Teardowns of the Verizon iPhone 4 by iSuppli and iFixit reveal a number of changes, including to its antenna and a chip, that may hint at Apple's plan for the iPhone 5.
Verizon Wireless' Apple iPhone 4 may appear to be essentially AT&T's
smartphone with its GSM technology replaced by Verizon's preferred CDMA, but
not so, say iFixit and IHS iSuppli, two companies that on Feb. 7 revealed the
initial findings of their teardowns of the smartphone.
The two iPhones feature different batteries, vibrators, baseband processor
chips and GPS chips. But most likely to grab
attention is the redesign of the antenna-a component that, following the launch
of the AT&T iPhone 4, instigated a public-relations nightmare for Apple,
dubbed "Antennagate," after some users found that holding the phone a
certain way (known as the "death grip") caused signal interference.
That a change had been made was known-the exteriors of the two models are
ever-so-slightly different-though not to what degree.
"This isn't just a case where Apple took a CDMA chip and slapped it
into the iPhone and called it Verizon. They actually redesigned the entire
logic board, including the electromagnetic shields," iFixit's M.J.
explains in a video
for the repair site. "Apple's RF engineering team
did a great job at restructuring the antenna, so hopefully we don't have the
same death-grip problem that saddled its AT&T brother."
In early reviews, the Verizon iPhone 4 was found to drop significantly fewer
calls than the AT&T version, which the Wall Street Journal's Walter
Mossberg and The New York Times' David Pogue attributed to Verizon's network.
It's possible, though, that the new design-instigated by the phone's CDMA
technology-was also a contributor. Reviews of the device
have pointed out that
several performance-related differences, such as the Verizon model's inability to
simultaneously accept calls and surf the Web, are also attributable to the
phone's switch to CDMA, a technology used by Verizon and Sprint but one that's
less common around the world than GSM.
"While Apple kept the fundamental integrated antenna and enclosure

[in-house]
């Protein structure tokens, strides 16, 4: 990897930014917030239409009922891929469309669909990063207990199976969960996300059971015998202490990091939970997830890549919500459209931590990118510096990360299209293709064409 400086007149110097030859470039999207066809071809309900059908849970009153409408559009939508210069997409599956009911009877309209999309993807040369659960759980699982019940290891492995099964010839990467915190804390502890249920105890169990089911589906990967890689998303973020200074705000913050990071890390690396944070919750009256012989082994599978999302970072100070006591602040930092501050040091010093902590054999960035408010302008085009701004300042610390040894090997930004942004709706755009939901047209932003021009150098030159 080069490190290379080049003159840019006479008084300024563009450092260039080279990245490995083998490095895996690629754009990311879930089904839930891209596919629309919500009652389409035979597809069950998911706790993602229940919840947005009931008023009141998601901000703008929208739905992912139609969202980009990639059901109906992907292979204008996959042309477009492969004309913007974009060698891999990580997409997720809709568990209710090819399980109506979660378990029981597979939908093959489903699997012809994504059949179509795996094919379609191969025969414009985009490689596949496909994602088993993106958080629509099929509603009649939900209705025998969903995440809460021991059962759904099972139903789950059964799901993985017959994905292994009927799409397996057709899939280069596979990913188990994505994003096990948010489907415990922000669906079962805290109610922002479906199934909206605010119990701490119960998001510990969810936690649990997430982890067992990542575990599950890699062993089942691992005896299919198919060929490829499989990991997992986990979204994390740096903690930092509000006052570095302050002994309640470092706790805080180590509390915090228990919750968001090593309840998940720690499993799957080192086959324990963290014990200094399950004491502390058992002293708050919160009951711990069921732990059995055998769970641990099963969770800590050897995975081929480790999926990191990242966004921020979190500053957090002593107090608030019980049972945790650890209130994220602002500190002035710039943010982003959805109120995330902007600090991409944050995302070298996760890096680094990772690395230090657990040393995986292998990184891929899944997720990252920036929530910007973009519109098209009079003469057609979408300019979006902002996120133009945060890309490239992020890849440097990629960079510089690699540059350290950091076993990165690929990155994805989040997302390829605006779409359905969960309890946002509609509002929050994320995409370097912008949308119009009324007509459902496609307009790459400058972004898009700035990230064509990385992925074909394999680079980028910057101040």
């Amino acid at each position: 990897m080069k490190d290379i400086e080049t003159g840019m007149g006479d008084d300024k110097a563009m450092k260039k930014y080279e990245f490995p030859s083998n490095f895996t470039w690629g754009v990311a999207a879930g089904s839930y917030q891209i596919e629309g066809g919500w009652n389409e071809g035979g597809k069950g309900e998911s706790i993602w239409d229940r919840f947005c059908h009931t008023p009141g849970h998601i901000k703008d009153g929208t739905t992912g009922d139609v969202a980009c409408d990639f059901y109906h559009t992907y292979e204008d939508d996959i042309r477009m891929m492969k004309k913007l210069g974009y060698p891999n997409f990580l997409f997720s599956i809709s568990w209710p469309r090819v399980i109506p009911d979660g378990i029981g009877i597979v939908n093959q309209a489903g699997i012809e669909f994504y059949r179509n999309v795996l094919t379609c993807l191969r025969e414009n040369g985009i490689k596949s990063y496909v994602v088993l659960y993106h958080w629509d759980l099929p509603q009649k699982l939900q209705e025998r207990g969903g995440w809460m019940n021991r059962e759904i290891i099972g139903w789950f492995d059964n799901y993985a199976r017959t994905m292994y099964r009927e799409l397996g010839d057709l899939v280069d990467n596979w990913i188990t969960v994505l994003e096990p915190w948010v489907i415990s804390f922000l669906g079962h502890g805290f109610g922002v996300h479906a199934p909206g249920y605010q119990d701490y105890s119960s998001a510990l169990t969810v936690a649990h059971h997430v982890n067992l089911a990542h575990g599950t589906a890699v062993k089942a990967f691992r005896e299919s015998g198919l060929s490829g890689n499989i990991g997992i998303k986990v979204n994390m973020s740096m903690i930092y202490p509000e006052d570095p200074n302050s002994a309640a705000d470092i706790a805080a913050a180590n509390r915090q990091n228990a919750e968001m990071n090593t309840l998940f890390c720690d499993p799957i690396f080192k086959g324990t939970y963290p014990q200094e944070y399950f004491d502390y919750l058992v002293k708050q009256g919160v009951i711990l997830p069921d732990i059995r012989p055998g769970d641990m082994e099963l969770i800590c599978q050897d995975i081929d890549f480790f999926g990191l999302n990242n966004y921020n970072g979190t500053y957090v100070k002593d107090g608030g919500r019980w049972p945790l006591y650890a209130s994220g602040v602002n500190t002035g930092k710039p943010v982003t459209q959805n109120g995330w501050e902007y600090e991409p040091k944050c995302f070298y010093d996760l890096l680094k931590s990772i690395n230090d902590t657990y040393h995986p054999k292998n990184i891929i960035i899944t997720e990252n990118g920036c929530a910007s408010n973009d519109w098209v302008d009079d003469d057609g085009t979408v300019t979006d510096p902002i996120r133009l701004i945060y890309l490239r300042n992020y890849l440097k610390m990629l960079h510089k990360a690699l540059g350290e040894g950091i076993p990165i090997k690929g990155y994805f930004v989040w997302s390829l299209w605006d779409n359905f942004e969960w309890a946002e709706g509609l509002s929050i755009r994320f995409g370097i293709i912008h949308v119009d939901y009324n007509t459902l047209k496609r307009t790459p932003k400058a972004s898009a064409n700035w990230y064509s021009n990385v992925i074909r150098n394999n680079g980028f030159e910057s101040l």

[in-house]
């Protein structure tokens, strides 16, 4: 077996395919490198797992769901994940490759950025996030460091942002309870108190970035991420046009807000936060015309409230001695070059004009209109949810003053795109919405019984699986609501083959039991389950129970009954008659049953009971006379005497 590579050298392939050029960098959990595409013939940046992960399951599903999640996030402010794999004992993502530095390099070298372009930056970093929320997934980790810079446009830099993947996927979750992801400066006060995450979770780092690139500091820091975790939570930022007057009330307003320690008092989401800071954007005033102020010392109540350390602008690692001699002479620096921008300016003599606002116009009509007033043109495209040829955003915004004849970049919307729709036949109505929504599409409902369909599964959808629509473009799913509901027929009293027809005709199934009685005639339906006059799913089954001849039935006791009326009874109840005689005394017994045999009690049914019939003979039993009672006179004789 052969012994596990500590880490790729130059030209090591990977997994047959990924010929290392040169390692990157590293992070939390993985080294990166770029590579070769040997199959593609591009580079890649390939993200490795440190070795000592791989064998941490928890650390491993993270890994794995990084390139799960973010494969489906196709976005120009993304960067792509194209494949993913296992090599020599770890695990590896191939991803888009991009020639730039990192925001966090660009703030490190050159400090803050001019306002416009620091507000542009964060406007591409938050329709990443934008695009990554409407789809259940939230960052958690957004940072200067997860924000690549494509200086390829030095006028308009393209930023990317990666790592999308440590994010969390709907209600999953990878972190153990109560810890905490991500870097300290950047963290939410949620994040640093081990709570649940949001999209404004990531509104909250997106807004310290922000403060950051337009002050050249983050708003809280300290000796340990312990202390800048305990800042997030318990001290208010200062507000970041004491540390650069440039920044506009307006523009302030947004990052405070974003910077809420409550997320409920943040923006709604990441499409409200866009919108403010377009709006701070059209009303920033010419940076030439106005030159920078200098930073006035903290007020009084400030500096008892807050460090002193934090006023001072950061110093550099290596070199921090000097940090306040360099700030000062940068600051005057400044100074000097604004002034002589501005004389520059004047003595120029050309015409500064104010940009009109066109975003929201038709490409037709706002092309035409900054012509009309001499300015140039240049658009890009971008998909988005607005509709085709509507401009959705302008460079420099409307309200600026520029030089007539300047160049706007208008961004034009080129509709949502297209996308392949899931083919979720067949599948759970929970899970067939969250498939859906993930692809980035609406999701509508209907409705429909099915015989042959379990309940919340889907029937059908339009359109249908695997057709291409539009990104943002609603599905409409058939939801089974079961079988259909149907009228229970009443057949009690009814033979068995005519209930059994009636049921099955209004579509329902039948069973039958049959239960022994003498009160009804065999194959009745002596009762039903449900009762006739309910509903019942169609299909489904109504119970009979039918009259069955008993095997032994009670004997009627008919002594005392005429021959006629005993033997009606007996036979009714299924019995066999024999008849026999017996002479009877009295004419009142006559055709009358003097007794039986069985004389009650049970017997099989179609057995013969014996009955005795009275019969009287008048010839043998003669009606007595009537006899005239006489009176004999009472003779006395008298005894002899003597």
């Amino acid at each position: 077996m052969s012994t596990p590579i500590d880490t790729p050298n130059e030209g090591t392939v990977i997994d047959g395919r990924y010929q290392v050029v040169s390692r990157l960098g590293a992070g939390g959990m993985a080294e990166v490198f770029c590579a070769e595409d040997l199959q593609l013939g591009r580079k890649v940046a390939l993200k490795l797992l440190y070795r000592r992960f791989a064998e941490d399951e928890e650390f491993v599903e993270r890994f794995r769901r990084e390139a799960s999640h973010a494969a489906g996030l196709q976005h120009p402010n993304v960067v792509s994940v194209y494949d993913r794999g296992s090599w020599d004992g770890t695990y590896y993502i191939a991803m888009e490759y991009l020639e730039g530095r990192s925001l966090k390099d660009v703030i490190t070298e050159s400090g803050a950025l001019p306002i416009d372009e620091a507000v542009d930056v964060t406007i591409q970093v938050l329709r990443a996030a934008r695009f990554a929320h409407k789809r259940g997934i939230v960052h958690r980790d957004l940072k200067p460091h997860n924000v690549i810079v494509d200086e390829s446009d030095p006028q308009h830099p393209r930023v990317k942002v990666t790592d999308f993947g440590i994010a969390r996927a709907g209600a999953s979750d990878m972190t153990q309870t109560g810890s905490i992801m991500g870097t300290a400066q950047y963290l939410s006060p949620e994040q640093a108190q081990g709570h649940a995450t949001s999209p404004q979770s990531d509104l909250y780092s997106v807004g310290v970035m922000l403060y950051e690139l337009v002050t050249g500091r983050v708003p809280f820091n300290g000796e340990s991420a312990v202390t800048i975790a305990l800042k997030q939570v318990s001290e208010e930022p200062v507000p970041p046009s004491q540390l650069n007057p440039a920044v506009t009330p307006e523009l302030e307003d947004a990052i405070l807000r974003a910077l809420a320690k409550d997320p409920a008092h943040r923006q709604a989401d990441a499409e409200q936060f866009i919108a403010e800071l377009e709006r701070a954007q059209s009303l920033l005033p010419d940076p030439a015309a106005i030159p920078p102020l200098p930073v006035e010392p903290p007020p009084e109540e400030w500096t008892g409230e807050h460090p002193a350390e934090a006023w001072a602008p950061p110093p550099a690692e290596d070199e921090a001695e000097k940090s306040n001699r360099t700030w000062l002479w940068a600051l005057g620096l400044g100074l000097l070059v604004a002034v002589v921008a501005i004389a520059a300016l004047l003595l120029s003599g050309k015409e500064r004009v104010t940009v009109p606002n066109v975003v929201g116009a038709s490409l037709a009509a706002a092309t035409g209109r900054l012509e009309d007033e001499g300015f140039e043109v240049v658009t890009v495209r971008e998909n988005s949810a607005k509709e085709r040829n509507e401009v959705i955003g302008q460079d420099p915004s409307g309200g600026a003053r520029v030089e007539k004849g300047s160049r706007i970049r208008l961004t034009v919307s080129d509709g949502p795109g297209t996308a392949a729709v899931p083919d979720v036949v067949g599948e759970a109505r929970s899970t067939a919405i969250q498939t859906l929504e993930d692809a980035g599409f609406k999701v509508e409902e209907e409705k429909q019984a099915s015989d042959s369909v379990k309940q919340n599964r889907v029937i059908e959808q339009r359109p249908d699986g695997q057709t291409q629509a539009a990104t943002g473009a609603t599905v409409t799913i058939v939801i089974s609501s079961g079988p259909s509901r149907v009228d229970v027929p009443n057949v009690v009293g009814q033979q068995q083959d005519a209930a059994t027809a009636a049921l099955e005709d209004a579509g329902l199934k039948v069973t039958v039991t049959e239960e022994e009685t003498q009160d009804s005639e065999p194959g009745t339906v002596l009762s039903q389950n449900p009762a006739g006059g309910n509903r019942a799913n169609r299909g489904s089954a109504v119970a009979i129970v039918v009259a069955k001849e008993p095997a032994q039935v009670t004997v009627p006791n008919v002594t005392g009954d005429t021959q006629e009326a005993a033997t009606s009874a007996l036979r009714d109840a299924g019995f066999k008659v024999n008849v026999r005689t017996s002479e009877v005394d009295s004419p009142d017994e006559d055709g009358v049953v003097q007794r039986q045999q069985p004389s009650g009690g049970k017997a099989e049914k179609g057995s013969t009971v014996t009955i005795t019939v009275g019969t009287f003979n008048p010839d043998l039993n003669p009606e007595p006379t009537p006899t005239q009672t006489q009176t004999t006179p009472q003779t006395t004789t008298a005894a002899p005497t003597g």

design, provisions were made to improve reception quality," iSuppli Senior
Analyst Wayne Lam wrote in his report. "The new CDMA version employs a
dual-antenna design that takes advantage of antenna diversity to improve
iFixit's Kyle Wiens adds in his report, however, that "only time will
tell if this new design helps combat the reception problems plaguing the GSM
Other major changes-and major design wins for Qualcomm-include Apple's
decision to use a Qualcomm baseband processor chip instead of the Infineon chip
it has used for the last four years. Also, while it was thought that Apple had
eliminated the iPhone 4's discrete GPS chip,
it turns out that it instead replaced its Broadcom GPS
chip with "the integrated GPS
functionality of the Qualcomm MDM600," wrote iSuppli's Lam.
While (according Lam) the chip offers cost savings for Apple, it's more
interesting for supporting (according to iFixit) both CDMA and GSM technologies-which
might point to Apple's next move: a single iPhone 5 that could run on both
networks. The Motorola Droid Pro world phone, for example, runs the same MDM
chip and offers voice coverage just about all around the world.
"Can it be that Apple's thinking of using this chip in iPad 2? Or maybe
when iPhone 5 is released there will be just one phone for both Verizon and
AT&T? That would be great," said M.J. "We can't tell just yet,
but what we can tell is that while the chip supports both GSM and CDMA, there's
no modding this phone to work on AT&T."
Still other changes to the Verizon iPhone 4 include a lighter battery-25.6
grams, down from 26.9 grams, says iFixit-as well as a "complete makeover"
of its vibrator.
"Rather than using a rotational electric motor with a counterweight,"
wrote Wiens, "the Verizon iPhone appears to utilize a linear oscillating
vibrator for call/message alerts."
Translation? "Probably the biggest difference is that it's three or
four times bigger than the previous vibrator," said iFixit's M.J. in her
video. "And in testing it, it actually felt a bit softer, and it was
quieter. I don't really know that I would notice it, if it were going off in my
With the Verizon iPhone 4's components laid bare, iFixit gave it a "repairability"
score of 6 out of 10, noting that, despite its "pesky pentalobe screws,"
the battery can be
removed fairly easily and most other components are connected with most regular
screws and limited tabs and adhesives.
In conclusion, iFixit's Wiens marveled that Apple had made so many changes
to a phone that, in a matter of months, is "already set to antiquated by
the [introduction of] the iPhone 5."